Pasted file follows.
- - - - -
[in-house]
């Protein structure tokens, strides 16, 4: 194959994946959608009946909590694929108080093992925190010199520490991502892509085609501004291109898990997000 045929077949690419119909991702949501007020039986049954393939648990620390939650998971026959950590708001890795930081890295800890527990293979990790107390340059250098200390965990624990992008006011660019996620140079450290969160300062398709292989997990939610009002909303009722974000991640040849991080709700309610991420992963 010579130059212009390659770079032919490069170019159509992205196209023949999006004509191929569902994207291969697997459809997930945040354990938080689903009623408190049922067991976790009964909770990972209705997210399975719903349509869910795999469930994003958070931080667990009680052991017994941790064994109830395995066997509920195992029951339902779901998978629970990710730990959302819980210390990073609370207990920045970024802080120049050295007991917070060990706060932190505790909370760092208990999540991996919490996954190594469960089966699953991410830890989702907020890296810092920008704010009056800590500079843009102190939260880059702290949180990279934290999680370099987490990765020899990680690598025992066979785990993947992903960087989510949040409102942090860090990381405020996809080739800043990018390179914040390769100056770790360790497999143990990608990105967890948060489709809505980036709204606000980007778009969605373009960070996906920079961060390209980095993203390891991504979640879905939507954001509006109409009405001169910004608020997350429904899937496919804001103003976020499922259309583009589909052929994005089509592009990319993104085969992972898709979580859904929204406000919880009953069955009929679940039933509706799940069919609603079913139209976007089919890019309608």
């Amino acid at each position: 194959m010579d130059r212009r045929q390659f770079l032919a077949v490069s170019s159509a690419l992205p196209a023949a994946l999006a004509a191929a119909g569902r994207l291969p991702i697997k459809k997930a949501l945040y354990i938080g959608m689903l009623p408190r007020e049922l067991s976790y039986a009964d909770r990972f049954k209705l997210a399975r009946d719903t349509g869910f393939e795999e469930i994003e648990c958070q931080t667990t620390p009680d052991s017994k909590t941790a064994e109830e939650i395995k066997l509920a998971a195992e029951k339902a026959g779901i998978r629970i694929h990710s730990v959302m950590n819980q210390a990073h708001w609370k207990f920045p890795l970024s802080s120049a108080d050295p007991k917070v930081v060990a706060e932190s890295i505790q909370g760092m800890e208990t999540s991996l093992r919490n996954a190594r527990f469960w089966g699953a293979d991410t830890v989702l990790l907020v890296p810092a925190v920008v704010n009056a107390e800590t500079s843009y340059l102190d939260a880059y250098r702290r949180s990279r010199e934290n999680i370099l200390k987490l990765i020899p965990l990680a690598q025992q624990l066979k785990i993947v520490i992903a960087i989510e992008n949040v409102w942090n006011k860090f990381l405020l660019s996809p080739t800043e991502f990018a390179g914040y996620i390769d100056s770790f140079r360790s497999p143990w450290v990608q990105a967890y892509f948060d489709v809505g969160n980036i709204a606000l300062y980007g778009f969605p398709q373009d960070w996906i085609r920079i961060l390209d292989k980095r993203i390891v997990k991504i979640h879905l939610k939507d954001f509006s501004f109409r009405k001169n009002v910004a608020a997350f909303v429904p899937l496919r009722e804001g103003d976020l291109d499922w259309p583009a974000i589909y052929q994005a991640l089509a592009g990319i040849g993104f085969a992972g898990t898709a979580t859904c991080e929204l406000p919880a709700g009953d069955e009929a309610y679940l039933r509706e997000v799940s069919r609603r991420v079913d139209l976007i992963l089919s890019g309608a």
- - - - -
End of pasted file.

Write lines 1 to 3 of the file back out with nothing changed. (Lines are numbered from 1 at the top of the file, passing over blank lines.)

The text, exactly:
[in-house]
């Protein structure tokens, strides 16, 4: 194959994946959608009946909590694929108080093992925190010199520490991502892509085609501004291109898990997000 045929077949690419119909991702949501007020039986049954393939648990620390939650998971026959950590708001890795930081890295800890527990293979990790107390340059250098200390965990624990992008006011660019996620140079450290969160300062398709292989997990939610009002909303009722974000991640040849991080709700309610991420992963 010579130059212009390659770079032919490069170019159509992205196209023949999006004509191929569902994207291969697997459809997930945040354990938080689903009623408190049922067991976790009964909770990972209705997210399975719903349509869910795999469930994003958070931080667990009680052991017994941790064994109830395995066997509920195992029951339902779901998978629970990710730990959302819980210390990073609370207990920045970024802080120049050295007991917070060990706060932190505790909370760092208990999540991996919490996954190594469960089966699953991410830890989702907020890296810092920008704010009056800590500079843009102190939260880059702290949180990279934290999680370099987490990765020899990680690598025992066979785990993947992903960087989510949040409102942090860090990381405020996809080739800043990018390179914040390769100056770790360790497999143990990608990105967890948060489709809505980036709204606000980007778009969605373009960070996906920079961060390209980095993203390891991504979640879905939507954001509006109409009405001169910004608020997350429904899937496919804001103003976020499922259309583009589909052929994005089509592009990319993104085969992972898709979580859904929204406000919880009953069955009929679940039933509706799940069919609603079913139209976007089919890019309608």
């Amino acid at each position: 194959m010579d130059r212009r045929q390659f770079l032919a077949v490069s170019s159509a690419l992205p196209a023949a994946l999006a004509a191929a119909g569902r994207l291969p991702i697997k459809k997930a949501l945040y354990i938080g959608m689903l009623p408190r007020e049922l067991s976790y039986a009964d909770r990972f049954k209705l997210a399975r009946d719903t349509g869910f393939e795999e469930i994003e648990c958070q931080t667990t620390p009680d052991s017994k909590t941790a064994e109830e939650i395995k066997l509920a998971a195992e029951k339902a026959g779901i998978r629970i694929h990710s730990v959302m950590n819980q210390a990073h708001w609370k207990f920045p890795l970024s802080s120049a108080d050295p007991k917070v930081v060990a706060e932190s890295i505790q909370g760092m800890e208990t999540s991996l093992r919490n996954a190594r527990f469960w089966g699953a293979d991410t830890v989702l990790l907020v890296p810092a925190v920008v704010n009056a107390e800590t500079s843009y340059l102190d939260a880059y250098r702290r949180s990279r010199e934290n999680i370099l200390k987490l990765i020899p965990l990680a690598q025992q624990l066979k785990i993947v520490i992903a960087i989510e992008n949040v409102w942090n006011k860090f990381l405020l660019s996809p080739t800043e991502f990018a390179g914040y996620i390769d100056s770790f140079r360790s497999p143990w450290v990608q990105a967890y892509f948060d489709v809505g969160n980036i709204a606000l300062y980007g778009f969605p398709q373009d960070w996906i085609r920079i961060l390209d292989k980095r993203i390891v997990k991504i979640h879905l939610k939507d954001f509006s501004f109409r009405k001169n009002v910004a608020a997350f909303v429904p899937l496919r009722e804001g103003d976020l291109d499922w259309p583009a974000i589909y052929q994005a991640l089509a592009g990319i040849g993104f085969a992972g898990t898709a979580t859904c991080e929204l406000p919880a709700g009953d069955e009929a309610y679940l039933r509706e997000v799940s069919r609603r991420v079913d139209l976007i992963l089919s890019g309608a």